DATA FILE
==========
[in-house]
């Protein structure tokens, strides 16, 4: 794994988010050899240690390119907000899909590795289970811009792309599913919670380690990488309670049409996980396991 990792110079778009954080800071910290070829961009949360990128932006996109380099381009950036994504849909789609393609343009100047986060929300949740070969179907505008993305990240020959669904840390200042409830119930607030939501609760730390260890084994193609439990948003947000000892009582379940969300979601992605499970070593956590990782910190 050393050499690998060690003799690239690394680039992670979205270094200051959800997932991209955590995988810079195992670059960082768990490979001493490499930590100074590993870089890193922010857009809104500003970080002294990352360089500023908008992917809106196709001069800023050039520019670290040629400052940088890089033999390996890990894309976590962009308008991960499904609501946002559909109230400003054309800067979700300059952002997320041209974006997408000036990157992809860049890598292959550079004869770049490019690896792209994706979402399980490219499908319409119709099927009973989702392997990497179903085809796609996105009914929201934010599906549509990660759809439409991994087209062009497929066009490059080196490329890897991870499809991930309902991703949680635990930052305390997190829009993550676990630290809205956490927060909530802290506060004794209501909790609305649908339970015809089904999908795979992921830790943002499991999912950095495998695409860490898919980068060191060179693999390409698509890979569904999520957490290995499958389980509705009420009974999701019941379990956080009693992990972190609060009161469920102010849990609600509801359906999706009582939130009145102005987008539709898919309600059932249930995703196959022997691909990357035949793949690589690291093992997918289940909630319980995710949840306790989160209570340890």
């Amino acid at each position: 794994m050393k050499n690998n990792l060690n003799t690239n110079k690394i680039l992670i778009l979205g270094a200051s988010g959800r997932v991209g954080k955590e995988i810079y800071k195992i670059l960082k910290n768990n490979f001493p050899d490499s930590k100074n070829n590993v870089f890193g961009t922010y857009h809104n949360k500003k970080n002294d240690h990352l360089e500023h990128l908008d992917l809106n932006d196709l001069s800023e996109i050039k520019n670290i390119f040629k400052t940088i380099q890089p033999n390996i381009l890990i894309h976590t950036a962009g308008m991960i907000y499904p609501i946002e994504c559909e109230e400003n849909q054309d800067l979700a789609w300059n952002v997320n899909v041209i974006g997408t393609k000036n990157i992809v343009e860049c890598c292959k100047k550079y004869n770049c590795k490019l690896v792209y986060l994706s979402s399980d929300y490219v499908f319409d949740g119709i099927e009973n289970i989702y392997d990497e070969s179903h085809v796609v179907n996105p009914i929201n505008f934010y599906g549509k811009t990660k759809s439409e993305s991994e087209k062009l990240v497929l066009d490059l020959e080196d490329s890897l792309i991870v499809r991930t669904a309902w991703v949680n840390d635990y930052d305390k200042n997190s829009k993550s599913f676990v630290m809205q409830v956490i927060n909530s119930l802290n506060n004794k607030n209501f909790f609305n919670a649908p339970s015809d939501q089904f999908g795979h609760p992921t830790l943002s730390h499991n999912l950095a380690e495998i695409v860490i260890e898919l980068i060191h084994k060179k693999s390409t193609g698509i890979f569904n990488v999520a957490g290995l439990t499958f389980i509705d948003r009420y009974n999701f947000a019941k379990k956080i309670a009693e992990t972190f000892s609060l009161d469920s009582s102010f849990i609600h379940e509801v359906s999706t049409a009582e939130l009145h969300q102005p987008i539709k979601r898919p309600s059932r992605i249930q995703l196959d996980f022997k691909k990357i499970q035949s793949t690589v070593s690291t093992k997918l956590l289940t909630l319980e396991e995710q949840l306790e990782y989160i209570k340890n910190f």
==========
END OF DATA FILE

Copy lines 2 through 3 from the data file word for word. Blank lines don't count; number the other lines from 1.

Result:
């Protein structure tokens, strides 16, 4: 794994988010050899240690390119907000899909590795289970811009792309599913919670380690990488309670049409996980396991 990792110079778009954080800071910290070829961009949360990128932006996109380099381009950036994504849909789609393609343009100047986060929300949740070969179907505008993305990240020959669904840390200042409830119930607030939501609760730390260890084994193609439990948003947000000892009582379940969300979601992605499970070593956590990782910190 050393050499690998060690003799690239690394680039992670979205270094200051959800997932991209955590995988810079195992670059960082768990490979001493490499930590100074590993870089890193922010857009809104500003970080002294990352360089500023908008992917809106196709001069800023050039520019670290040629400052940088890089033999390996890990894309976590962009308008991960499904609501946002559909109230400003054309800067979700300059952002997320041209974006997408000036990157992809860049890598292959550079004869770049490019690896792209994706979402399980490219499908319409119709099927009973989702392997990497179903085809796609996105009914929201934010599906549509990660759809439409991994087209062009497929066009490059080196490329890897991870499809991930309902991703949680635990930052305390997190829009993550676990630290809205956490927060909530802290506060004794209501909790609305649908339970015809089904999908795979992921830790943002499991999912950095495998695409860490898919980068060191060179693999390409698509890979569904999520957490290995499958389980509705009420009974999701019941379990956080009693992990972190609060009161469920102010849990609600509801359906999706009582939130009145102005987008539709898919309600059932249930995703196959022997691909990357035949793949690589690291093992997918289940909630319980995710949840306790989160209570340890």
């Amino acid at each position: 794994m050393k050499n690998n990792l060690n003799t690239n110079k690394i680039l992670i778009l979205g270094a200051s988010g959800r997932v991209g954080k955590e995988i810079y800071k195992i670059l960082k910290n768990n490979f001493p050899d490499s930590k100074n070829n590993v870089f890193g961009t922010y857009h809104n949360k500003k970080n002294d240690h990352l360089e500023h990128l908008d992917l809106n932006d196709l001069s800023e996109i050039k520019n670290i390119f040629k400052t940088i380099q890089p033999n390996i381009l890990i894309h976590t950036a962009g308008m991960i907000y499904p609501i946002e994504c559909e109230e400003n849909q054309d800067l979700a789609w300059n952002v997320n899909v041209i974006g997408t393609k000036n990157i992809v343009e860049c890598c292959k100047k550079y004869n770049c590795k490019l690896v792209y986060l994706s979402s399980d929300y490219v499908f319409d949740g119709i099927e009973n289970i989702y392997d990497e070969s179903h085809v796609v179907n996105p009914i929201n505008f934010y599906g549509k811009t990660k759809s439409e993305s991994e087209k062009l990240v497929l066009d490059l020959e080196d490329s890897l792309i991870v499809r991930t669904a309902w991703v949680n840390d635990y930052d305390k200042n997190s829009k993550s599913f676990v630290m809205q409830v956490i927060n909530s119930l802290n506060n004794k607030n209501f909790f609305n919670a649908p339970s015809d939501q089904f999908g795979h609760p992921t830790l943002s730390h499991n999912l950095a380690e495998i695409v860490i260890e898919l980068i060191h084994k060179k693999s390409t193609g698509i890979f569904n990488v999520a957490g290995l439990t499958f389980i509705d948003r009420y009974n999701f947000a019941k379990k956080i309670a009693e992990t972190f000892s609060l009161d469920s009582s102010f849990i609600h379940e509801v359906s999706t049409a009582e939130l009145h969300q102005p987008i539709k979601r898919p309600s059932r992605i249930q995703l196959d996980f022997k691909k990357i499970q035949s793949t690589v070593s690291t093992k997918l956590l289940t909630l319980e396991e995710q949840l306790e990782y989160i209570k340890n910190f």